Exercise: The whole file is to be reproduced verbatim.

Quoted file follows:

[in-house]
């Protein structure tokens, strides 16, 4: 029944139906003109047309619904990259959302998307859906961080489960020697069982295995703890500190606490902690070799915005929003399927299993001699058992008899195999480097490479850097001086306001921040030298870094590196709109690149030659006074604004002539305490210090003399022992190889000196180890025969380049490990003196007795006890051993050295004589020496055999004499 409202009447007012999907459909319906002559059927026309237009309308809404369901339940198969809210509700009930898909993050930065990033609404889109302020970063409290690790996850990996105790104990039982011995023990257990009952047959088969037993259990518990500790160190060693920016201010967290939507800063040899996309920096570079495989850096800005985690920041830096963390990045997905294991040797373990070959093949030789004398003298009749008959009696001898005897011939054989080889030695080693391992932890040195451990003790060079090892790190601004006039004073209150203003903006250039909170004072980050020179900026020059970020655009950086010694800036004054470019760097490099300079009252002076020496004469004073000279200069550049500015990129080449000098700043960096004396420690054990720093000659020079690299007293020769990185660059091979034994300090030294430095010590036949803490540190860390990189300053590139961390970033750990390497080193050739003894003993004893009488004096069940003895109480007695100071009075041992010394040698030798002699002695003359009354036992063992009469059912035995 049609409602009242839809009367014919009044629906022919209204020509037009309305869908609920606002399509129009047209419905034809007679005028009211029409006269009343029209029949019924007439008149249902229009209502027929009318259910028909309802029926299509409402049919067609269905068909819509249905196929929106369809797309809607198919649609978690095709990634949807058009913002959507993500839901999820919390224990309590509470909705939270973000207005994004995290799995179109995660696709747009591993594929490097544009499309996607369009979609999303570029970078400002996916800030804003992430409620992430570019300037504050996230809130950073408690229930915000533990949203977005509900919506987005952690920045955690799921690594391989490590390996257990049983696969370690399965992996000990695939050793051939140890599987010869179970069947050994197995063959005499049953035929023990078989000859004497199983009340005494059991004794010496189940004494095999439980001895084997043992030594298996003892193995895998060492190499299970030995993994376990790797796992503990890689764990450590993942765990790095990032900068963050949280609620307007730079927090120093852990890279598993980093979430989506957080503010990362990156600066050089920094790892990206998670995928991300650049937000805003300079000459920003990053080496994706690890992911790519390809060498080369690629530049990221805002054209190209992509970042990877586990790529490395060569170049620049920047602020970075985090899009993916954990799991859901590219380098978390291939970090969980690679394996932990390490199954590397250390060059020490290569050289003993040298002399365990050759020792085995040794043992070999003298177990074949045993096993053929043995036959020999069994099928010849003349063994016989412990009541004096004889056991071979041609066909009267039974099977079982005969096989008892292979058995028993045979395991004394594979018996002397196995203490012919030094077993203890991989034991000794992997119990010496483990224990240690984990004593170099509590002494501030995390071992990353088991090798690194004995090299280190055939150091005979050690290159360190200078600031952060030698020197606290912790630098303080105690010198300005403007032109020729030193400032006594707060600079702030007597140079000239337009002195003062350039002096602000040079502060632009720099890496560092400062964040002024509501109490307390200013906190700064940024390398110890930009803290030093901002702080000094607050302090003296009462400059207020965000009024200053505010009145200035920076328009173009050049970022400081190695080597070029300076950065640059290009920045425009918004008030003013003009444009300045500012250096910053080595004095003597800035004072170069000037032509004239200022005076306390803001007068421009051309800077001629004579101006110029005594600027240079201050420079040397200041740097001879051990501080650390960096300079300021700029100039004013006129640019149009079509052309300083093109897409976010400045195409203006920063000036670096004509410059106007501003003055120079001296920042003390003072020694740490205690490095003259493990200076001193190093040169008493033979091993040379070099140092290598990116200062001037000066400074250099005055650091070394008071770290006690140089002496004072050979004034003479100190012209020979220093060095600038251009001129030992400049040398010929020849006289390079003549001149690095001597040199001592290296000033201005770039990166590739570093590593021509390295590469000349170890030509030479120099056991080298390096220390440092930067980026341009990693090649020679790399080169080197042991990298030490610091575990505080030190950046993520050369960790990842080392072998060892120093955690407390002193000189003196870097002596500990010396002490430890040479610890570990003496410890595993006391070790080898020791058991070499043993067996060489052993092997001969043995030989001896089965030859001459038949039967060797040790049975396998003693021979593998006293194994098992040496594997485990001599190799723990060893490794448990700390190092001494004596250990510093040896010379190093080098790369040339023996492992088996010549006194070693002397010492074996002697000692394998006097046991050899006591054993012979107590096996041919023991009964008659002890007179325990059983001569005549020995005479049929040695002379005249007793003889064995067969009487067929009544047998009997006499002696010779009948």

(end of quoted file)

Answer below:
[in-house]
């Protein structure tokens, strides 16, 4: 029944139906003109047309619904990259959302998307859906961080489960020697069982295995703890500190606490902690070799915005929003399927299993001699058992008899195999480097490479850097001086306001921040030298870094590196709109690149030659006074604004002539305490210090003399022992190889000196180890025969380049490990003196007795006890051993050295004589020496055999004499 409202009447007012999907459909319906002559059927026309237009309308809404369901339940198969809210509700009930898909993050930065990033609404889109302020970063409290690790996850990996105790104990039982011995023990257990009952047959088969037993259990518990500790160190060693920016201010967290939507800063040899996309920096570079495989850096800005985690920041830096963390990045997905294991040797373990070959093949030789004398003298009749008959009696001898005897011939054989080889030695080693391992932890040195451990003790060079090892790190601004006039004073209150203003903006250039909170004072980050020179900026020059970020655009950086010694800036004054470019760097490099300079009252002076020496004469004073000279200069550049500015990129080449000098700043960096004396420690054990720093000659020079690299007293020769990185660059091979034994300090030294430095010590036949803490540190860390990189300053590139961390970033750990390497080193050739003894003993004893009488004096069940003895109480007695100071009075041992010394040698030798002699002695003359009354036992063992009469059912035995 049609409602009242839809009367014919009044629906022919209204020509037009309305869908609920606002399509129009047209419905034809007679005028009211029409006269009343029209029949019924007439008149249902229009209502027929009318259910028909309802029926299509409402049919067609269905068909819509249905196929929106369809797309809607198919649609978690095709990634949807058009913002959507993500839901999820919390224990309590509470909705939270973000207005994004995290799995179109995660696709747009591993594929490097544009499309996607369009979609999303570029970078400002996916800030804003992430409620992430570019300037504050996230809130950073408690229930915000533990949203977005509900919506987005952690920045955690799921690594391989490590390996257990049983696969370690399965992996000990695939050793051939140890599987010869179970069947050994197995063959005499049953035929023990078989000859004497199983009340005494059991004794010496189940004494095999439980001895084997043992030594298996003892193995895998060492190499299970030995993994376990790797796992503990890689764990450590993942765990790095990032900068963050949280609620307007730079927090120093852990890279598993980093979430989506957080503010990362990156600066050089920094790892990206998670995928991300650049937000805003300079000459920003990053080496994706690890992911790519390809060498080369690629530049990221805002054209190209992509970042990877586990790529490395060569170049620049920047602020970075985090899009993916954990799991859901590219380098978390291939970090969980690679394996932990390490199954590397250390060059020490290569050289003993040298002399365990050759020792085995040794043992070999003298177990074949045993096993053929043995036959020999069994099928010849003349063994016989412990009541004096004889056991071979041609066909009267039974099977079982005969096989008892292979058995028993045979395991004394594979018996002397196995203490012919030094077993203890991989034991000794992997119990010496483990224990240690984990004593170099509590002494501030995390071992990353088991090798690194004995090299280190055939150091005979050690290159360190200078600031952060030698020197606290912790630098303080105690010198300005403007032109020729030193400032006594707060600079702030007597140079000239337009002195003062350039002096602000040079502060632009720099890496560092400062964040002024509501109490307390200013906190700064940024390398110890930009803290030093901002702080000094607050302090003296009462400059207020965000009024200053505010009145200035920076328009173009050049970022400081190695080597070029300076950065640059290009920045425009918004008030003013003009444009300045500012250096910053080595004095003597800035004072170069000037032509004239200022005076306390803001007068421009051309800077001629004579101006110029005594600027240079201050420079040397200041740097001879051990501080650390960096300079300021700029100039004013006129640019149009079509052309300083093109897409976010400045195409203006920063000036670096004509410059106007501003003055120079001296920042003390003072020694740490205690490095003259493990200076001193190093040169008493033979091993040379070099140092290598990116200062001037000066400074250099005055650091070394008071770290006690140089002496004072050979004034003479100190012209020979220093060095600038251009001129030992400049040398010929020849006289390079003549001149690095001597040199001592290296000033201005770039990166590739570093590593021509390295590469000349170890030509030479120099056991080298390096220390440092930067980026341009990693090649020679790399080169080197042991990298030490610091575990505080030190950046993520050369960790990842080392072998060892120093955690407390002193000189003196870097002596500990010396002490430890040479610890570990003496410890595993006391070790080898020791058991070499043993067996060489052993092997001969043995030989001896089965030859001459038949039967060797040790049975396998003693021979593998006293194994098992040496594997485990001599190799723990060893490794448990700390190092001494004596250990510093040896010379190093080098790369040339023996492992088996010549006194070693002397010492074996002697000692394998006097046991050899006591054993012979107590096996041919023991009964008659002890007179325990059983001569005549020995005479049929040695002379005249007793003889064995067969009487067929009544047998009997006499002696010779009948």